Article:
Muammar Gaddafi's regime has condemned the UK for recognising the rebel National Transitional Council (NTC) as the "sole governmental authority" in Libya.
Deputy foreign minister Khaled Kaim said the decision was "unprecedented in diplomatic history" and that he considered it "a stain on the forehead of Britain".
Mr Kaim told reporters: "It's illegal, it's irresponsible and for us it was a surprise to happen from the British Government because, I mean, if other countries will (follow) Britain, then the international diplomacy will be chaos."
The deputy foreign minister said Libya would try to reverse the decision by taking legal action in both British courts and the International Court of Justice.
Mr Kaim's comments came after Foreign Secretary William Hague announced Britain was recognising the NTC after similar moves by France and the US.
Mr Hague said the remaining regime diplomats in Britain would be expelled and the Libyan embassy in Knightsbridge, west London, handed over to the rebel council.
He added that the move would enable the UK to offer greater practical assistance to the rebels, starting with the unfreezing of assets worth £91 million belonging to the NTC-controlled Arabian Gulf Oil Company.
The decision to recognise the NTC follows an agreement by the international contact group on Libya, meeting in Istanbul on July 15, to deal with the NTC as the legitimate governing authority in the country.
"This decision reflects the National Transitional Council's increasing legitimacy, competence and success in reaching out to Libyans across the country," Mr Hague told a Foreign Office news conference yesterday.
"Through its actions, the National Transitional Council has shown its commitment to a more open and democratic Libya, something that it is working to achieve in an inclusive political process.
"I'm making this announcement to reflect the facts on the ground and to increase support for those fighting and working for a better future in Libya."
Mr Hague said the NTC's actions were in sharp contrast to those of Gaddafi whose attacks on his own people had "stripped him of all legitimacy".
The UK has already established a diplomatic mission in the NTC stronghold of Benghazi, having suspended the activities of its embassy in Tripoli since February.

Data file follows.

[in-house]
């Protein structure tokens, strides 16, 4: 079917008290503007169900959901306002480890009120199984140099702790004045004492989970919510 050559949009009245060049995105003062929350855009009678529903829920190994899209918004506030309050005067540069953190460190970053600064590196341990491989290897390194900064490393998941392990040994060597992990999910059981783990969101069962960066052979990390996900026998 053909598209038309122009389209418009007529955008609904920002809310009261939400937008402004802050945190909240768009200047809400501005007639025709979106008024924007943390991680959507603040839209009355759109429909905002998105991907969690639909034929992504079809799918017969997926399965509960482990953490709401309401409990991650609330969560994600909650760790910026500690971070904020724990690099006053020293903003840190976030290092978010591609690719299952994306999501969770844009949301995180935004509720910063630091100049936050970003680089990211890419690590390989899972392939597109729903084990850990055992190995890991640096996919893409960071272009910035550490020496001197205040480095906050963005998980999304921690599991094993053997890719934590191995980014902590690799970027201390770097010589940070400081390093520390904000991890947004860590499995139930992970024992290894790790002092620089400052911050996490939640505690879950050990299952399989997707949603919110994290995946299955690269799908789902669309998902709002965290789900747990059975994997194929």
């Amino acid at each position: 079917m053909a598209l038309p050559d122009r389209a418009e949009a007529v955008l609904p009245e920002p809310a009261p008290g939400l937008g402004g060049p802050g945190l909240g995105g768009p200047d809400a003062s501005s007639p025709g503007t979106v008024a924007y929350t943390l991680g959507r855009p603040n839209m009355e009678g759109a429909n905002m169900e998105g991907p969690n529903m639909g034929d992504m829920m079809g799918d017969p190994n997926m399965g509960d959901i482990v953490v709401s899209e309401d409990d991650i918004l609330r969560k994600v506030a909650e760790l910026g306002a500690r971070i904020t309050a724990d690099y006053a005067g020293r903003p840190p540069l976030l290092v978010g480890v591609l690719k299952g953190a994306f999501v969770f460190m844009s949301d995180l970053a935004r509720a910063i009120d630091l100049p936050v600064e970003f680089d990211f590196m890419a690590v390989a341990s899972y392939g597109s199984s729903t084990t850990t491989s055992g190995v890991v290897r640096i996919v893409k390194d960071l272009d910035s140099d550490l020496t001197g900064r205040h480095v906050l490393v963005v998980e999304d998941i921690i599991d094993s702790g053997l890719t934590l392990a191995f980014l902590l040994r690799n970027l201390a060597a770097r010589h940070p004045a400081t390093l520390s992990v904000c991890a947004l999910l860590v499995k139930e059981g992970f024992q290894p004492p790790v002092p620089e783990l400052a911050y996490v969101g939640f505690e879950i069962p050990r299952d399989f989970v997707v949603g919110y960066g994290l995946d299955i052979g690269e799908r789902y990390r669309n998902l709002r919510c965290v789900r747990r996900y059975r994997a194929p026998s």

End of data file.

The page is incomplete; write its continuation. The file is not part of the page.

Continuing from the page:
Britain would now deal with the NTC "on the same basis as other governments around the world" and would begin work on unfreezing further assets, including currency stocks of the Libyan central bank, held in the UK, Mr Hague said.
He said that the announcement had been delayed to ensure that Libyan students studying in Britain did not lose out on the financial support which they had been receiving through the embassy.
The Libyan charge d'affaires was summoned to the Foreign Office yesterday morning to be told that he and his remaining diplomats must now leave the country.
NTC spokesman Guma al-Gamati welcomed the move, saying that it was a matter of "when, not if" Gaddafi was forced out of power in Tripoli.
"It's a very significant step, it's a very important step," he told BBC Radio 4's World At One.
"It's significant because, as Secretary Hague said, normally the UK only recognises states but now it has recognised the NTC as the legitimate government of Libya."
Shadow foreign secretary Douglas Alexander also backed the decision, saying that it was important to "maximise the diplomatic pressure" on the regime.
Following the announcement, a handful of anti-Gaddafi demonstrators gathered outside the embassy and shouted angrily at the staff inside.
One man, who said he was from the city of Misrata, shouted: "Get out rats. You murdered my brother-in-law. Thank you UK. Thank you USA."